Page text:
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By now you likely have seen an episode of A&E’s show Hoarders, which delves into the lives of people who live in absolute clutter and are unable to part with any of their belongings.
Called hoarding disorder, the condition is more than just not being able throw out old magazines, papers, clothes, furniture or other belongings, it is a serious mental illness that needs proper diagnosis and treatment.
For years, hoarding disorder was regarded as a subtype of obsessive-compulsive disorder (OCD) in the DSM-IV, a publication of the American Psychiatric Association formally referred to as “The Diagnostic and Statistical Manual of Mental Disorders.” The next version of the Diagnostic and Statistical Manual of Mental Disorders, called the DSM-5, is expected to be published in May of 2013. In this new, updated version, hoarding disorder will be listed as a separate, distinct mental disorder.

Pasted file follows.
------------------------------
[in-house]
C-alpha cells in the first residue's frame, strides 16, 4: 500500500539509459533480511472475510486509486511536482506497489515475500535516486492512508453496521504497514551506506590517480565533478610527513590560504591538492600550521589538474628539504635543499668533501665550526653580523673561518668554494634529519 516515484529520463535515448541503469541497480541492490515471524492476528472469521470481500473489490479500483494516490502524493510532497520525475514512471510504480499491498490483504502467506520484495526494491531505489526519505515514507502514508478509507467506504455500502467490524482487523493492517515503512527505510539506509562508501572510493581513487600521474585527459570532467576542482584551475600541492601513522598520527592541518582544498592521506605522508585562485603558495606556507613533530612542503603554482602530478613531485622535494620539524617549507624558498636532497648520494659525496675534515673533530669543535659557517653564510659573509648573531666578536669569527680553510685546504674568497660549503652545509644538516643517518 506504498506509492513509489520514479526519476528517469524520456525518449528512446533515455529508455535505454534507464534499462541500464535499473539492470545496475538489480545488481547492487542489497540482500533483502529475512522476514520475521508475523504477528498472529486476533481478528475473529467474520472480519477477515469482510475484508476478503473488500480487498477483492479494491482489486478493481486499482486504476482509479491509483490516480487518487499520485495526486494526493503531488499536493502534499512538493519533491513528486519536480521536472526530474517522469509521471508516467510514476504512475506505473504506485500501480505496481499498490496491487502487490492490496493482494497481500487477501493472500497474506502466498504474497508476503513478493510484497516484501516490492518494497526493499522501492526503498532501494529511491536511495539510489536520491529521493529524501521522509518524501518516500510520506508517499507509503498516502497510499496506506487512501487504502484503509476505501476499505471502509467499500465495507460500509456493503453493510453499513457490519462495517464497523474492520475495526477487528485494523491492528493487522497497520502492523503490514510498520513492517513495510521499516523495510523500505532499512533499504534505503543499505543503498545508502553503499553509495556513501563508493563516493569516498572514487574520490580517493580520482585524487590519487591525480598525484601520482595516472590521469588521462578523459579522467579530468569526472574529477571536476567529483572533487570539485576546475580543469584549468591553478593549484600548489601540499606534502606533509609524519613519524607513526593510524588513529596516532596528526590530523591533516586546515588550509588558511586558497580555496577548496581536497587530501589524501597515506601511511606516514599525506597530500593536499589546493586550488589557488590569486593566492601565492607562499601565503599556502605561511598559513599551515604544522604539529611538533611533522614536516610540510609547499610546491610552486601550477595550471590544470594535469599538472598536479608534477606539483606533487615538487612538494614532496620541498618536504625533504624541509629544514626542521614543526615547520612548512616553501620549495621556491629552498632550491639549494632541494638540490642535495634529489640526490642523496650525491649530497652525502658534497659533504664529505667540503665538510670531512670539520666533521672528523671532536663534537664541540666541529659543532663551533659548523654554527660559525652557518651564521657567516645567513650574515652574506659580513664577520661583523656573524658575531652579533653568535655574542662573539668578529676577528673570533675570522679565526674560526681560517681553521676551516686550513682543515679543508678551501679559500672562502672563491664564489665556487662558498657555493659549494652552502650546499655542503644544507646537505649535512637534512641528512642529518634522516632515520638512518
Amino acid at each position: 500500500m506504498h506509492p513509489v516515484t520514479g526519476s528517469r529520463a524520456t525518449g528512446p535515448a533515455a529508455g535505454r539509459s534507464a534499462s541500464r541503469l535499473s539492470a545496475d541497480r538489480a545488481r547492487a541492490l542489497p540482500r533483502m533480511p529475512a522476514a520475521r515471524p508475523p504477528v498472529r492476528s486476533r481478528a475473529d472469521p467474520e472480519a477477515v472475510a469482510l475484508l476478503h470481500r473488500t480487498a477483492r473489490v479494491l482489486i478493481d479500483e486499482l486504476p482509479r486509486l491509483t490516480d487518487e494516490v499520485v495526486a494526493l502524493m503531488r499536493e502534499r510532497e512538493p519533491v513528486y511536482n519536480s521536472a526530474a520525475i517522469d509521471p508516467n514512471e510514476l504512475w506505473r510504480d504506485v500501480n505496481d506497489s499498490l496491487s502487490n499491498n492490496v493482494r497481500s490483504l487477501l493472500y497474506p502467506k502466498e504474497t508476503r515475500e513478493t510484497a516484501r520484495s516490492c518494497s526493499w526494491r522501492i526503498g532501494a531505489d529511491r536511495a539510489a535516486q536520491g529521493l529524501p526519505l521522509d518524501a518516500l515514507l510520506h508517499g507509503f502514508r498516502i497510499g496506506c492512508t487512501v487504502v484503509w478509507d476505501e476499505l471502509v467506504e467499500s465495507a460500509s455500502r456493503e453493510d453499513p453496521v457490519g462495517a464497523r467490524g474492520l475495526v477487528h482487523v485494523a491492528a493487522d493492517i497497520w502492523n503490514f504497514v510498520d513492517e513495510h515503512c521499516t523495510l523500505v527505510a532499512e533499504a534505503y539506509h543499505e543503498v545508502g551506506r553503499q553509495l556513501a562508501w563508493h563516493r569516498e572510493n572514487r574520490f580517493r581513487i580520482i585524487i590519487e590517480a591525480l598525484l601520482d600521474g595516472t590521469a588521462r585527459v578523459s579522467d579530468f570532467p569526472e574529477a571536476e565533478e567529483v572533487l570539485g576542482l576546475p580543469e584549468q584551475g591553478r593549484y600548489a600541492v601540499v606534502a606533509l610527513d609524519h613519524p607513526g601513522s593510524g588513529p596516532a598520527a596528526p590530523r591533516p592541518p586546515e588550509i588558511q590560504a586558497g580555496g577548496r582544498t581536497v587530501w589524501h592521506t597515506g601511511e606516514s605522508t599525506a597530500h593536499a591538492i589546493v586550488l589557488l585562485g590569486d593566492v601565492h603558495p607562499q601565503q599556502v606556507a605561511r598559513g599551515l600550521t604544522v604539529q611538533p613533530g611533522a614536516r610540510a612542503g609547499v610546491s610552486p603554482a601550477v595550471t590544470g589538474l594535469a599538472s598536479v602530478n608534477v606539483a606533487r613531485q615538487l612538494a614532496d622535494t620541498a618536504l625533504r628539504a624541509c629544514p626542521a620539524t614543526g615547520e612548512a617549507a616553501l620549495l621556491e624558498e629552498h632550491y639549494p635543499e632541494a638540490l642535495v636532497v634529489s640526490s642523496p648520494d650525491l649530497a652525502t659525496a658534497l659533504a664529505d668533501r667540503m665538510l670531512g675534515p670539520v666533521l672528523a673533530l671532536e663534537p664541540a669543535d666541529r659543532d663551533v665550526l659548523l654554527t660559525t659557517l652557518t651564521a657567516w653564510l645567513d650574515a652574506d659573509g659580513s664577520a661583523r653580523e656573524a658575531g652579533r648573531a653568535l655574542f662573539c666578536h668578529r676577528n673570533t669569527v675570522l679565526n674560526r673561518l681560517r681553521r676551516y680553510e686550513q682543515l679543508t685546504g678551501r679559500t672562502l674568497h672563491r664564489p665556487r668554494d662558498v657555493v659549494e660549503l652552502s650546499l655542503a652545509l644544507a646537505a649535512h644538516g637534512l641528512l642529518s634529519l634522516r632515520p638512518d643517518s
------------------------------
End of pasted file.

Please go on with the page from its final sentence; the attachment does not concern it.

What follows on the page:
Signs and Symptoms
According to the Anxiety and Depression Association of America, the signs and symptoms of hoarding disorder include:
- • Incapability of throwing away personal possessions
- • Experiencing severe anxiety when trying to throw away items; unsure about what possession to keep or discard
- • Unable to, or have an extremely hard time, organizing possessions and/or finding appropriate places to store them
- • Experiencing feelings of distress or embarrassment over possessions
- • Suspicious of other people touching items and/or throwing them out
The lack of being able to get rid of items causes a lack of living space; isolation from family, friends and social activities; financial difficulties and/or health issues stemming from the hoarding.
It’s important to see a healthcare professional in order to get a proper diagnosis of hoarding disorder so that an effective treatment plan can be devised. Treatment for hoarding disorder can include a combination of medication and behavior therapy such as cognitive-behavioral or exposure therapy.
Source: Anxiety and Depression Association of America
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